10mm Wrench, 12mm Wrench, 4mm Allen Wrench
Screwdriver, Knife, Pliers, M5 Screws, Filter, 7/8" Hole Plug,
RTV Silicone
DISCLAIMER-  High performance engines put out a lot of crankcase pressure which
could result in oil being forced out of the breather under certain conditions.  This
is not normal, but it is possible, that's why I am warning you.  In the event oil is
forced out, it could get on the tire and result in a crash.  Again, it should NOT do
that (the breather valve is supposed to let air but not oil out), but it could happen.  
Perform this mod at your own risk.
So you want to get rid of the emissions equipment on your bike, huh?  Well, don't.  It's illegal and you could get in
big trouble.  But, if still wish to do so, then I am not going to be held responsible for it.  Actually, the stuff that you
remove isn't even emissions equipment.  The charcoal cannister isn't fitted on most of the bikes anyway, so
depending on where you live (like anywhere but California), it isn't even required.  The previous owner bought my
bike in California, so I got stuck with that.  The real topper of this stupid thing is that there are two holes in the top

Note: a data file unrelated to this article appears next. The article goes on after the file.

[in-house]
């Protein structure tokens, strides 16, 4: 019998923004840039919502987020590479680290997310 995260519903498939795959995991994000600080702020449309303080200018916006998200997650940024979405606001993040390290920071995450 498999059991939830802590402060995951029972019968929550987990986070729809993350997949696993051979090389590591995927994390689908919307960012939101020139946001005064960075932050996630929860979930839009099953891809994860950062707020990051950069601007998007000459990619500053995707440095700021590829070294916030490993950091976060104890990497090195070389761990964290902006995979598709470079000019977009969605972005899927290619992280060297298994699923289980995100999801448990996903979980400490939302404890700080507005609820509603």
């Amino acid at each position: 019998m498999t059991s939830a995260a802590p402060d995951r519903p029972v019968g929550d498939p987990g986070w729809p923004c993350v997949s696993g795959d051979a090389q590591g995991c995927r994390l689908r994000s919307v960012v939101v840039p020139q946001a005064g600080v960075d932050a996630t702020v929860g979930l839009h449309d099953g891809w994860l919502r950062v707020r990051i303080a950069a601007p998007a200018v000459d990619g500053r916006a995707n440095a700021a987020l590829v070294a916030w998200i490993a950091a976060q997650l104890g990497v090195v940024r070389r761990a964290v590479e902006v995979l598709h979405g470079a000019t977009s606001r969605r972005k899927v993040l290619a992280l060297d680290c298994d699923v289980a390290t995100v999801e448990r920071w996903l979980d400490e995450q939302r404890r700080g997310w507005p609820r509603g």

lip of your tank.  If fuel overflows, it will go into both holes, but one hole leads to the charcoal cannister, the other to
the ground.  What's the point?  The other piece of equipment is simply a box that routes fresh air to another box, and
then to your crankcase, and vice versa.  The oil residue you see in the airbox is from the crankcase.  The air filter
cleans the air that is sucked back down.  It burns no combustion by-products (except a little oil vapor, which IMO
isn't a pollutant), and serves no purpose other than feeding filtered air to your PCV valve and allowing the crankcase
to breathe into the airbox, which isn't a problem when you fit the new filter.  So, don't think that by removing the
stuff that you are killing the environment.
I thought for the first step I would show the stuff removed.
 What a bunch of junk, huh?  It's really hard to show all
the components while they are on the bike, so this is what
they look like removed.  You're not gaining any
horsepower or losing any weight by doing this, but it sure
makes it easier to access your valves, etc.-  plus it looks
way trick.
For the second step, I will show you everything you need to
complete the operation.  The filter is a 2" diameter K&N "Race
Style" that goes directly over a 3/4" tube (the PCV tube), part
number KNN-62-1360.  I got it at Summit Racing for under $20.
 If there wasn't a Summit Racing shop where I live, I would
have got it at